The OECD and the Greek Government, with the support of the European Commission, today launched a collaboration project to strengthen Greece’s action plan to fight corruption.
This new OECD series aims to highlight the latest data in selected countries, to explain their health care systems and to provide key information in a clear and concise way. Each country snapshot highlights the most pertinent issues, be it smoking, obesity, surgical interventions, consumption of antibiotics, physicians density, etc., with the help of key statistics and are followed by brief policy recommendations.
The Greek government and the OECD are working together to assess the costs and benefits of regulations restricting competition in the tourism, retail trade, food processing and construction materials sectors and to propose specific recommendations for change.
The Greek economy is turning around lately, but it remains in a deep depression. GDP has fallen by more than a quarter between 2007 and 2015, unemployment remains extremely high at 25 percent and anchored poverty – which measures poverty relative to its pre-crisis income level – has nearly tripled between 2007 and 2014, reaching a third of the population.
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This note presents selected findings based on the set of well-being indicators published in How's Life? 2016.
Boosting investment in infrastructure and logistics, further liberalising the network industries, improving investment in human and knowledge-based capital to allow upgrading in the global value chains will be essential to enhance export performance.
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Between 2009 and 2013, public spending on health fell by EUR 5.2 billion – representing a 32% drop in real-terms. This reduction clearly represents a shock for the system to adsorb, even though it is clear that there were inefficiencies in the Greek system (for example, inappropriate prescribing, weak primary care, imbalances in the mix of health professionals).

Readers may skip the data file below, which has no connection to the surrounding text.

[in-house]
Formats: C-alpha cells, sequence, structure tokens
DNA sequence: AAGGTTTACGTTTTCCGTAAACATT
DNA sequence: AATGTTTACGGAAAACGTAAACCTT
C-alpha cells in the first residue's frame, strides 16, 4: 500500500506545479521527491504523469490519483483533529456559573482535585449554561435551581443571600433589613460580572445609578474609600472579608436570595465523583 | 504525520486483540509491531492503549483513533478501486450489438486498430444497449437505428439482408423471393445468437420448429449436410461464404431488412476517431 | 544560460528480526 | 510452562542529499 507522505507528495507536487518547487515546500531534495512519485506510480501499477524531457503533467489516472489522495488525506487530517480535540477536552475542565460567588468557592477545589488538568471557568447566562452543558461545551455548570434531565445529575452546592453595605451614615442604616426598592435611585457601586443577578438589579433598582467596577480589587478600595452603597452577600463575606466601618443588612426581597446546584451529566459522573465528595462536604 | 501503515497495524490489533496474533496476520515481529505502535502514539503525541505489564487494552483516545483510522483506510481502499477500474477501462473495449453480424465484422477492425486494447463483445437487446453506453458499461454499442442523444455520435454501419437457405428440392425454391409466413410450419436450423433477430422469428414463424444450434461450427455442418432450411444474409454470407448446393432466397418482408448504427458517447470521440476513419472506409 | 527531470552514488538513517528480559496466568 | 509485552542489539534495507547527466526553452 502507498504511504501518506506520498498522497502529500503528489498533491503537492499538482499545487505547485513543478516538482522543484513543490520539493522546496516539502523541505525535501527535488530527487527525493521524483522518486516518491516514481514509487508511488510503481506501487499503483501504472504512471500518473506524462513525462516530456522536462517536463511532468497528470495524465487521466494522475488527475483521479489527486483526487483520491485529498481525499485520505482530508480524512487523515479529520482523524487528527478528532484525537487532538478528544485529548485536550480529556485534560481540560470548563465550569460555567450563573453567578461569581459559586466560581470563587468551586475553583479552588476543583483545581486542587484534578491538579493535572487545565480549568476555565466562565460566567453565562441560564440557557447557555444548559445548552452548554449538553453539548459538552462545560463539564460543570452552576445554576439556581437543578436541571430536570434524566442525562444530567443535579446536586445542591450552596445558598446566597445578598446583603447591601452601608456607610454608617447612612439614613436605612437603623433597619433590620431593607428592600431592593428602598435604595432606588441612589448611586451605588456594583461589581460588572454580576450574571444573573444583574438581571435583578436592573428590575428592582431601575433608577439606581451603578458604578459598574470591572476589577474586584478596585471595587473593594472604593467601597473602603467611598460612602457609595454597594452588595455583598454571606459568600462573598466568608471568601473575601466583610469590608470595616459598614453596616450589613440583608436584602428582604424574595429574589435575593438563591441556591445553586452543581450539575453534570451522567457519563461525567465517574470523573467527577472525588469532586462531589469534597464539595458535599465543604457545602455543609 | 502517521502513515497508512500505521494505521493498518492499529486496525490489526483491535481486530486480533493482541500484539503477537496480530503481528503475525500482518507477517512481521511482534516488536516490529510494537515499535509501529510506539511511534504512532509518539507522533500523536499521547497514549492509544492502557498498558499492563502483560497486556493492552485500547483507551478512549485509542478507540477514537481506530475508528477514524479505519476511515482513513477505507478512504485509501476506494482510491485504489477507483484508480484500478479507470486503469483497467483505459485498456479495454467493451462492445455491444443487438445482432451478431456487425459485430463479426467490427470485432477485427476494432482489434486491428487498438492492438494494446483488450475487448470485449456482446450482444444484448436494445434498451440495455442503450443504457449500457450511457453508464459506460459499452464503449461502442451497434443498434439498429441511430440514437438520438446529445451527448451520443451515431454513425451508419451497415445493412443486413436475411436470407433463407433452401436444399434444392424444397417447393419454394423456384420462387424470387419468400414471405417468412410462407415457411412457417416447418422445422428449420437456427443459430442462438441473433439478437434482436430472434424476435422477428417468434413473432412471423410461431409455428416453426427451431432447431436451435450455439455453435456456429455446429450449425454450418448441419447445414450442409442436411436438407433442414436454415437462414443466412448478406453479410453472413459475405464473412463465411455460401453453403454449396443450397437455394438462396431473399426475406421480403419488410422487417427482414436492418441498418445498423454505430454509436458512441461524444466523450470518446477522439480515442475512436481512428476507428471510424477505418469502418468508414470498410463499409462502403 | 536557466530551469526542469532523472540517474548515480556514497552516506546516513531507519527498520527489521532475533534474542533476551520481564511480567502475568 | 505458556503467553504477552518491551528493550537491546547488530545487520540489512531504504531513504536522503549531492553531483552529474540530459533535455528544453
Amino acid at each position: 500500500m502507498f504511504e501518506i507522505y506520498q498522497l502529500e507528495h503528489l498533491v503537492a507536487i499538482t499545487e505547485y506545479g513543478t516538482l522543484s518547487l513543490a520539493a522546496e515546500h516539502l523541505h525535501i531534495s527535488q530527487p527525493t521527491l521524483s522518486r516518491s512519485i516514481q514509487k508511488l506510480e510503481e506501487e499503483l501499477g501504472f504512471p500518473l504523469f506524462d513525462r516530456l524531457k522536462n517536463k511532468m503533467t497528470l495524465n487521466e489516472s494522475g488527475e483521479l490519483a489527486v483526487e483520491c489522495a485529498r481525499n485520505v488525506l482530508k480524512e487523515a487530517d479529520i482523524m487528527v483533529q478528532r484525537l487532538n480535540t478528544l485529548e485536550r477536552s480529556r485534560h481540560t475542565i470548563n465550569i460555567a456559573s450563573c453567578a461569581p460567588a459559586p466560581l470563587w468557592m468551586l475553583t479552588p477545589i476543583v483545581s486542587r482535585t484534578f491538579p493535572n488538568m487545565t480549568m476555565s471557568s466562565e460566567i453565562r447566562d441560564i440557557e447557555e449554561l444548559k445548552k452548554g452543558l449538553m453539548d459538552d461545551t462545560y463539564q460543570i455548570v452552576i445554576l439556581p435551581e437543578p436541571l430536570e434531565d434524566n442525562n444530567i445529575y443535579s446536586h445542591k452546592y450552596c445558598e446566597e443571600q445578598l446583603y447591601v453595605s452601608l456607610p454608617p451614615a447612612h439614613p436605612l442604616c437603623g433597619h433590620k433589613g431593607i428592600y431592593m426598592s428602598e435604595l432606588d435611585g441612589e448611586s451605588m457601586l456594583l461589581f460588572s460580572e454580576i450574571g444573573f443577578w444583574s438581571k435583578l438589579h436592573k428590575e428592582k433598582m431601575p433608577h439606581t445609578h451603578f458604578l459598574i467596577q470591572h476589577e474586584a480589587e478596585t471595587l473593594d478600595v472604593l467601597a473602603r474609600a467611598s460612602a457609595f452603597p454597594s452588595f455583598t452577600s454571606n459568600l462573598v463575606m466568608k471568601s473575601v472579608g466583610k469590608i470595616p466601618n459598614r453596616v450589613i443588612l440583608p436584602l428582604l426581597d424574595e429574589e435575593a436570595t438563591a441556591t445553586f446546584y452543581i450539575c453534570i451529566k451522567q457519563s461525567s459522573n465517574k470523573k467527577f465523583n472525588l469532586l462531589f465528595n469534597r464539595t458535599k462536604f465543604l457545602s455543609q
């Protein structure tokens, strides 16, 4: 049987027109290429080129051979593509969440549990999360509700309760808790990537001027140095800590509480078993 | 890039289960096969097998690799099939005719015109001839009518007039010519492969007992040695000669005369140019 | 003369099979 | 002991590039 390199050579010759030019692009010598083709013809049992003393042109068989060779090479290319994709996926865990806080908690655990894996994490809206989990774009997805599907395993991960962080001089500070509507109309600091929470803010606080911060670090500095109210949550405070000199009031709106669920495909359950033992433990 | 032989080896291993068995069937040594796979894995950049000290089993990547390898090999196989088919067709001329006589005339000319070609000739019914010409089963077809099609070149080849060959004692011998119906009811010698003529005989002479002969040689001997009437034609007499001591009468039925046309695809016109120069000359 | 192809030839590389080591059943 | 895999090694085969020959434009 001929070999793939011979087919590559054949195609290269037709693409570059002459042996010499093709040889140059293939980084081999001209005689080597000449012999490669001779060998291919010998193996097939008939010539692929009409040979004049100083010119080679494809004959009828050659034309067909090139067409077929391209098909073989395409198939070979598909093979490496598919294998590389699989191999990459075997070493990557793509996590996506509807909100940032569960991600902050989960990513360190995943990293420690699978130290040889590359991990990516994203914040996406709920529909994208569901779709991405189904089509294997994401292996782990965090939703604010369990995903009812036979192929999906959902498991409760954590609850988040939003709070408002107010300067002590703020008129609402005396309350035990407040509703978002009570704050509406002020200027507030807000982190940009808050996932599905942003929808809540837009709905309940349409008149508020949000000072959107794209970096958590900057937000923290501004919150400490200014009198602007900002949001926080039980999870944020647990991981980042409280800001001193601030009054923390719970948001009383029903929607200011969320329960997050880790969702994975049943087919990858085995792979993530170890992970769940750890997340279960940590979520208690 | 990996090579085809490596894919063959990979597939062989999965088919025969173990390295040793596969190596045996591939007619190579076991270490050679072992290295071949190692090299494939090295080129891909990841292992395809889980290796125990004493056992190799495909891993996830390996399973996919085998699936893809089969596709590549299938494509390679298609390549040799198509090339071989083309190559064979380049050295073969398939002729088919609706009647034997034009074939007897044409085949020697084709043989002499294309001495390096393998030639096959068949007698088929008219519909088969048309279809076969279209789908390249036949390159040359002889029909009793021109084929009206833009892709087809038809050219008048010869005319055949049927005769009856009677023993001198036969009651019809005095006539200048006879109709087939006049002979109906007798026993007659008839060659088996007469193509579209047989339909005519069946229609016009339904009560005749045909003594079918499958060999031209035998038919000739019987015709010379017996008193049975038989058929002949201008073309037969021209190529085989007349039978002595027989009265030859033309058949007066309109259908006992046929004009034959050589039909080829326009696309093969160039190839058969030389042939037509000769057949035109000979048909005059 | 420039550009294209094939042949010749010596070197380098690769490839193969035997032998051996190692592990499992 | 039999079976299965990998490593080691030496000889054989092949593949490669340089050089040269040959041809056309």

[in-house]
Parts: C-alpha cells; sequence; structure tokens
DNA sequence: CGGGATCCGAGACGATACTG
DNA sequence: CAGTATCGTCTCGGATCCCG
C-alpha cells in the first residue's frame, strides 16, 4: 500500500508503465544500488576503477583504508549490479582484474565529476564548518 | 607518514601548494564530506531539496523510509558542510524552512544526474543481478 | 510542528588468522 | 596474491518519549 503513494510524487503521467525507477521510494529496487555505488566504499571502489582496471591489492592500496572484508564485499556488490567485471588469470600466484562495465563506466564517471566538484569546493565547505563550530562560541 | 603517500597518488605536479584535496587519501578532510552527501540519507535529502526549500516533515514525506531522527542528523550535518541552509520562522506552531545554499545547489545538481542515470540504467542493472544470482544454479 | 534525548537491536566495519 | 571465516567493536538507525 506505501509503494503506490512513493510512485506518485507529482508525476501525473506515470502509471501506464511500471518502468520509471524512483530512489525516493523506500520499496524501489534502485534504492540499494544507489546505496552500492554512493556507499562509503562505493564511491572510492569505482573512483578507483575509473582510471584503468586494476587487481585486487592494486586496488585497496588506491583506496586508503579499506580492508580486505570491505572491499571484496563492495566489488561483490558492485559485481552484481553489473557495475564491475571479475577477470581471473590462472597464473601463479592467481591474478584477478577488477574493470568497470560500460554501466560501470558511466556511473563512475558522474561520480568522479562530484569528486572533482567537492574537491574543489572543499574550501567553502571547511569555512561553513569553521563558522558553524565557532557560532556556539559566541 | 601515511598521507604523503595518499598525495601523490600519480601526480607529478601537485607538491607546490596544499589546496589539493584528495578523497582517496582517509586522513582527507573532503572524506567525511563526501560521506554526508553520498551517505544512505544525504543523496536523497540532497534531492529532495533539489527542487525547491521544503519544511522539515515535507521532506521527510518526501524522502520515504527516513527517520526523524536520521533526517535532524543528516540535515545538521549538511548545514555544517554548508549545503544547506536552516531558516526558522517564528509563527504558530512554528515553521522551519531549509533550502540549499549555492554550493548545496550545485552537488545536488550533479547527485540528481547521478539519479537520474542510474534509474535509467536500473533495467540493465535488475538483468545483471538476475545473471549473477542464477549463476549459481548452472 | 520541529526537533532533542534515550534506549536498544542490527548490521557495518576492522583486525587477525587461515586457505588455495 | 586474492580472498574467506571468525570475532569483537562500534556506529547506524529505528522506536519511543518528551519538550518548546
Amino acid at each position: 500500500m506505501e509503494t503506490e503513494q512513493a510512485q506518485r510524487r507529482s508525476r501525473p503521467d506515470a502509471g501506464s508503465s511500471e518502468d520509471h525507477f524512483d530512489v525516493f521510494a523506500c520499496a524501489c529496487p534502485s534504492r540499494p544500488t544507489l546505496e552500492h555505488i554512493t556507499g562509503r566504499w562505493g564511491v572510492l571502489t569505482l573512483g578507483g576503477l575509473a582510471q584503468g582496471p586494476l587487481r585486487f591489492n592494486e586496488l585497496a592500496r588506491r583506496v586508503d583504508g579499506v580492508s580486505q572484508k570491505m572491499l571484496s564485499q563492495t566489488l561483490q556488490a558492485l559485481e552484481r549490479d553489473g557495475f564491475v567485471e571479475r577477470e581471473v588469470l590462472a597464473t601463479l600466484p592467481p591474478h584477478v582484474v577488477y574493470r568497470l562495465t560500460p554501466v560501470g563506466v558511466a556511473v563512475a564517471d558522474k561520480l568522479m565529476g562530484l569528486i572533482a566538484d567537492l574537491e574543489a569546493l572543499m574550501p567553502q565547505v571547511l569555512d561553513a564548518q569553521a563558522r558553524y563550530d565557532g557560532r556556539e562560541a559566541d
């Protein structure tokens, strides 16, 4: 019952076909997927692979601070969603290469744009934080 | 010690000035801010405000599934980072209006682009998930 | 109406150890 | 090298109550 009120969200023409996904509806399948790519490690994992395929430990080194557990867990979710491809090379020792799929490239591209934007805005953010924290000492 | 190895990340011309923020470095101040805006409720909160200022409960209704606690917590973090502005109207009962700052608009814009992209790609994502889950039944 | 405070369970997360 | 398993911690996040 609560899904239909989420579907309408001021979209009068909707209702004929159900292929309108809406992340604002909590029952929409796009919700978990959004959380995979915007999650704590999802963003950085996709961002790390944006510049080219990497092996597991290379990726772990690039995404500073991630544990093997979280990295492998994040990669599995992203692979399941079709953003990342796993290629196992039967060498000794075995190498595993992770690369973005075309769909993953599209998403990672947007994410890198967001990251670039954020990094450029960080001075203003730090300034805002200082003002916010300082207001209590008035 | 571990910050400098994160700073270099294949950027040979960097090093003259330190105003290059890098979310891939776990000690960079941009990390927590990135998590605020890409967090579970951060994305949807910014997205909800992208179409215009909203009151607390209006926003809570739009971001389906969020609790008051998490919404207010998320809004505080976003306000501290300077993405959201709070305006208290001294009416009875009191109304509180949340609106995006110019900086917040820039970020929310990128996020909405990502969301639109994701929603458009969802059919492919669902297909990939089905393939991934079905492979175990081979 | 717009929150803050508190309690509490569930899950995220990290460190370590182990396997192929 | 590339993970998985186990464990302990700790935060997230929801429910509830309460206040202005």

The Secretary-General presented the 2016 Economic Survey of Greece alongside Prime Minister Alexis Tsipras and held meetings with Greek ministers and officials.
Boosting economic growth and investment to create jobs, improve the stability of public finances and provide an effective social safety net are crucial to help Greece recover from the profound social costs of the economic crisis, says the OECD in its latest report.
The 2015 edition introduces more detailed analysis of participation in early childhood and tertiary levels of education. The report also examines first generation tertiary-educated adults’ educational and social mobility, labour market outcomes for recent graduates, and participation in employer-sponsored formal and/or non-formal education.